Two of the city's most resourceful hospitality empires recently opened restaurants in response to the persistent ramen craze that's swept across the nation, beginning with David Chang's Momofuku Noodle Bar in New York City a decade ago. The fact that it's taken that long for the Melman family's Ramen-San and Brendan Sodikoff's High Five Ramen to open their doors hopefully says more about the value of patience than it does about hopping on the bandwagon. In the meantime, the often-invoked axiom that not one of Chicago's newer bowls of ramen is better than those served by two Japanese-owned chains in the suburbs—Santouka and Ramen Misoya—has continued to hold.
I've long argued that this is because the new guys fail to commit completely to the concept, instead offering a range of supplementary dishes that have no business sitting beside a bowl of noodle soup. It's simply a failure to focus.
While both Lettuce Entertain You (the Melmans) and Hogsalt Hospitality (Sodikoff) did their homework—sending research teams to Japan to study the masters—the former has stuck with this safer approach, offering a half-dozen appetizers, a trio of Changian meat-stuffed steamed buns, chicken wings, and salads, not to mention a half-dozen cocktails by Paul McGee and an impressive collection of Japanese whiskeys.
Under the direction of chief Lettuce chef Doug Psaltis, some of Ramen-San's dishes are quite good, like a pyramid of sesame- and togarashi-sprinkled cucumber slices dotted with blobs of sweet fresh uni, looking like something living in a tidal pool. Spicy Sichuan chicken wings are steroid-size and glazed with a lacquer of sesame-studded candied spice. Tight little shrimp-and-pork wontons are armored with an umami force field of seafood-powered XO sauce.
Oh, but did you want ramen? There are seven varieties, plus an occasional special from a kitchen hidden from the dining room—the former Studio Paris space, thumping with 90s-era hip-hop. These are built upon pork-based tonkotsu broth or soy-spiked chicken broth (there's also a shiitake-based broth for the vegetarians) and garnished with seaweed, fermented bamboo, scallions, and pickled ginger, plus various proteins, including the familiar chashu, in this case slabs of roasted pork belly, and hanjuku tamago, the molten soft-boiled eggs that are typically served warm in the soup—regrettably not the case at Ramen-San, where the eggs arrive chilled. Other, more unorthodox additions include kimchi and fried chicken in the tonkotsu broth and, in a black-garlic-dosed chicken broth, several slabs of smoked brisket from LEYE's Bub City down the street.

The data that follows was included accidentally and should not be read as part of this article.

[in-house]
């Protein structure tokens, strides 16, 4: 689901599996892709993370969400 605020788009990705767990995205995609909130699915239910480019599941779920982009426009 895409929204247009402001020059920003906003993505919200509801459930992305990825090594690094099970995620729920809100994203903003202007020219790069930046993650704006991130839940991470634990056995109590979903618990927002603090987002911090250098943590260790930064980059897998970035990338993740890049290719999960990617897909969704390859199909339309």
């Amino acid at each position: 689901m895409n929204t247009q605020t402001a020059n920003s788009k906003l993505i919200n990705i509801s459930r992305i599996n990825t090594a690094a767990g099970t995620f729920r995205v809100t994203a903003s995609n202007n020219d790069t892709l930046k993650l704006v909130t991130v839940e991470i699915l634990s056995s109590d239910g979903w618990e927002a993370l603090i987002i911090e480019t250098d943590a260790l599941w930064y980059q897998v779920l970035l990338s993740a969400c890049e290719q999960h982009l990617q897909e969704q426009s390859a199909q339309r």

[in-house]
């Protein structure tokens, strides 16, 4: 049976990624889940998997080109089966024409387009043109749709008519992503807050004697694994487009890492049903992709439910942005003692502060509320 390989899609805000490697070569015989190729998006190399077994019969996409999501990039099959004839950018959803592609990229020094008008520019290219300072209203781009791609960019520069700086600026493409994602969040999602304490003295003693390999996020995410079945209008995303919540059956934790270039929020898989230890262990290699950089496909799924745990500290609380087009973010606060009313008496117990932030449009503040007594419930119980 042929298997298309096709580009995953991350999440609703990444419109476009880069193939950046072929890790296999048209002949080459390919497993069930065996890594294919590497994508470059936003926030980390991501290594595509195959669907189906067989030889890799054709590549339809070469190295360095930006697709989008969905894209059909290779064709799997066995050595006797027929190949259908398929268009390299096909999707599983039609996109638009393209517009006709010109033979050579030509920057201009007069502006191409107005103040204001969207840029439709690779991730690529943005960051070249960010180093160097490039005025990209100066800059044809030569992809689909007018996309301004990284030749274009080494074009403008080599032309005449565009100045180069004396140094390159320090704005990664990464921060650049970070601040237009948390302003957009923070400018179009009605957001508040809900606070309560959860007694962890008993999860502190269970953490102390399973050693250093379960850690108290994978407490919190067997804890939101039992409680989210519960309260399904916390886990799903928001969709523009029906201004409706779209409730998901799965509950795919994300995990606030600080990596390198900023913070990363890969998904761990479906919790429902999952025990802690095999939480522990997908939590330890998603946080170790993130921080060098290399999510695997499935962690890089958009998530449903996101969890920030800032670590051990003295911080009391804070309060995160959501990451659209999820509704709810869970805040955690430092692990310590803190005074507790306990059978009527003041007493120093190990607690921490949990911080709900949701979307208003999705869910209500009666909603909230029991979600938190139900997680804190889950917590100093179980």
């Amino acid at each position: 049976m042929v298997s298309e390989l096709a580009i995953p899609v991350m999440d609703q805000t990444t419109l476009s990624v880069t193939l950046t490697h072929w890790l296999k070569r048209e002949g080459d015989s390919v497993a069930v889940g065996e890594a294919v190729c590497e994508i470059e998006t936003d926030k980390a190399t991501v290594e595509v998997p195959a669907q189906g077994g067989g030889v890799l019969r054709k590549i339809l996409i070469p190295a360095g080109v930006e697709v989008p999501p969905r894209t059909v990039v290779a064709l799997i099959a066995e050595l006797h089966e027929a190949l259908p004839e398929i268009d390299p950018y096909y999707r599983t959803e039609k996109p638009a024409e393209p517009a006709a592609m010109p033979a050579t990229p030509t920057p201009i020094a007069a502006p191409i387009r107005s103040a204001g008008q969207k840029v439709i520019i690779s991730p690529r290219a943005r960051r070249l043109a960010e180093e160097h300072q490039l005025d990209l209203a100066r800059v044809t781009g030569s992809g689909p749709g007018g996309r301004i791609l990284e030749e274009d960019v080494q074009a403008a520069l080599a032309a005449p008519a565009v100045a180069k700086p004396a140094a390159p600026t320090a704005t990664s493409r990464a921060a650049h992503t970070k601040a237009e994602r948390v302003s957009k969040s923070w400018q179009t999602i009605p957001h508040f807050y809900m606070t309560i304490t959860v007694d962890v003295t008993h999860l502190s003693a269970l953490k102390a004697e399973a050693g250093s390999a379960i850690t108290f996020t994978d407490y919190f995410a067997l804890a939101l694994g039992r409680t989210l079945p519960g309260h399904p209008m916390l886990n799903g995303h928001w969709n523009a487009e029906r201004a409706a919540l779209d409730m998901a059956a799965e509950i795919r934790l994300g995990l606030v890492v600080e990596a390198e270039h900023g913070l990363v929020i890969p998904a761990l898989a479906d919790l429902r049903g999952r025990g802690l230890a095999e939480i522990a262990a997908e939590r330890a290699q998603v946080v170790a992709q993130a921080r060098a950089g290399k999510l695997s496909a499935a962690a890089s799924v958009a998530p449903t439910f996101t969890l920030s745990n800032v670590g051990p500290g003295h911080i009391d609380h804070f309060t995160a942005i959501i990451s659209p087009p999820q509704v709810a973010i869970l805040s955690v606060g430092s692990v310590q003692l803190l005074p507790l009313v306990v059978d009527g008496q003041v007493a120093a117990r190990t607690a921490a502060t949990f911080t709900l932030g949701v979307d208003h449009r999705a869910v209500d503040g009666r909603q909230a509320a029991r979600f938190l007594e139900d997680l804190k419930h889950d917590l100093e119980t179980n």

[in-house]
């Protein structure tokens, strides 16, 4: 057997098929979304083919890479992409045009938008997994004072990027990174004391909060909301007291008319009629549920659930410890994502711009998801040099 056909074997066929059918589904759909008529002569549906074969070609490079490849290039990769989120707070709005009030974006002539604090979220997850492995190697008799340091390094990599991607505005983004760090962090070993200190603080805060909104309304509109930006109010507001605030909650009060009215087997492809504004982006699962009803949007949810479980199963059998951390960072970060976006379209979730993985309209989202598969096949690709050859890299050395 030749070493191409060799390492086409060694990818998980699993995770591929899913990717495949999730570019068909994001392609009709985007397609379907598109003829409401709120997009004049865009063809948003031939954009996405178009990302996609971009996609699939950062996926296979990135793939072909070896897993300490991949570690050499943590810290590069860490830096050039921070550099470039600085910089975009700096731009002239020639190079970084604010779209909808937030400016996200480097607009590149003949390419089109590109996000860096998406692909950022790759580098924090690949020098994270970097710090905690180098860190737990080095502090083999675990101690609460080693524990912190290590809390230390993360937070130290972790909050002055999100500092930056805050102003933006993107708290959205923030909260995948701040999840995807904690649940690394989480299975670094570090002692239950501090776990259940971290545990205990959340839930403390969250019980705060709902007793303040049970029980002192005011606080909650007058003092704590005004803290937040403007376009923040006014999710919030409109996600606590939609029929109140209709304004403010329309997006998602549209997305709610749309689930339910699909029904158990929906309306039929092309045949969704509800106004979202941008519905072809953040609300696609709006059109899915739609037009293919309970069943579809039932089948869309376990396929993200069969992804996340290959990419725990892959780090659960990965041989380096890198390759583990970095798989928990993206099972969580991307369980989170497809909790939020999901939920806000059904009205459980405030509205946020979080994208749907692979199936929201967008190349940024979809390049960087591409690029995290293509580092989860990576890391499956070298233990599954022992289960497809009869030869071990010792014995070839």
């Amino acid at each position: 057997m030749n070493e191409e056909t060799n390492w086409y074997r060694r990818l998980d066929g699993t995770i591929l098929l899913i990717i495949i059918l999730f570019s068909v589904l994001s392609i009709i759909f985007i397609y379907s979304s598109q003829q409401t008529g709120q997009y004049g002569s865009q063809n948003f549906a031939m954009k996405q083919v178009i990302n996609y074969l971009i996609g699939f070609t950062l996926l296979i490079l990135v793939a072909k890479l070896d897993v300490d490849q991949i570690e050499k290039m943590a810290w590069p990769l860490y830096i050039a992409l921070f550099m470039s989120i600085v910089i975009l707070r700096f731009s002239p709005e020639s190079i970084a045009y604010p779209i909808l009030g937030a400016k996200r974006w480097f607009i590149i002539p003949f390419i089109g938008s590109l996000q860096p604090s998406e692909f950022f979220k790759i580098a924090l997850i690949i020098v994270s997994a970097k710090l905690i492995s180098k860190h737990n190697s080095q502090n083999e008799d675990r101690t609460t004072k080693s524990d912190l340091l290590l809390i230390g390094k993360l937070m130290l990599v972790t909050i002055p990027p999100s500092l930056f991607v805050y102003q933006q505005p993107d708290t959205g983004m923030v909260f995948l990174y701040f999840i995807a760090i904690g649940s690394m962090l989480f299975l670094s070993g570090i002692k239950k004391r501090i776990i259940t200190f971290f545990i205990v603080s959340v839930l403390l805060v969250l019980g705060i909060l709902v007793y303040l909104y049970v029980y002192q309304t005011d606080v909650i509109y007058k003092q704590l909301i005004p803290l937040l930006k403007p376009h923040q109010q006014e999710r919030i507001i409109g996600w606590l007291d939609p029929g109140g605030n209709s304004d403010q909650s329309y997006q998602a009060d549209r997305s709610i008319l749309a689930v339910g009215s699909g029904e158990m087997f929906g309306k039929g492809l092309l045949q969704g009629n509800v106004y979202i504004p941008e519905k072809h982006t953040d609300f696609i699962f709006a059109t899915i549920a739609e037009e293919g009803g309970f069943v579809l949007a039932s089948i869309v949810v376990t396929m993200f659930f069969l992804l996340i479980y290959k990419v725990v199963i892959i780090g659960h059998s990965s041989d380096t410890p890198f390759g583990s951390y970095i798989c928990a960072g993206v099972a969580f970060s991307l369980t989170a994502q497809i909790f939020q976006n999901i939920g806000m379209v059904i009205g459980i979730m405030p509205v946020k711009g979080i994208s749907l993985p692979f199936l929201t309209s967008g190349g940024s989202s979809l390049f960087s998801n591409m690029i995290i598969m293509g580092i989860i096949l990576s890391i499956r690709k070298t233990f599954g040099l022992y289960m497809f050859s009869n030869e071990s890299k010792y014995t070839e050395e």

The inherent intensity of those ingredients does nothing to enhance what turns out to be one of the weakest bowls on the menu: egg, noodles, and brisket bobbing listlessly in a watery, tasteless broth that seemed to have arrived unseasoned—a blandness emblematic of a general timidity that inhabits these bowls. It's as if Ramen-San is mollycoddling the flavor-fearing folk of River North.
The basic shoyu ramen is better, a thin but discernibly chickeny soy-finished broth that's hard to complain about, perhaps because it's too difficult to remember. Ramen-San's tonkotsu broth is a bit better yet, appropriately milky, a bit lip-sticky with collagen, but only to the degree that leaves one wanting more. It's a decently porky-tasting broth that worked best in a special featuring a generous scoop of sweet crabmeat, with some textural variety contributed by a dash of yellow corn.
But even Ramen-San's most vigorous-appearing bowls lack backbone. The chile-oil-slicked spicy miso, based on a combination of tonkotsu and chicken broth, has a wonderful toasty aroma that rises above the bowl. Somehow, the flavor seems to escape with it, despite a healthy dose of ground pork.
The noodles are made by the respected Sun Noodle, which supplies customized formulations to ramen makers across the country from factories on both coasts and in Hawaii. Ramen-San went with very good long, firm, springy, and slightly wavy noodles that are far better than the soups they swim in.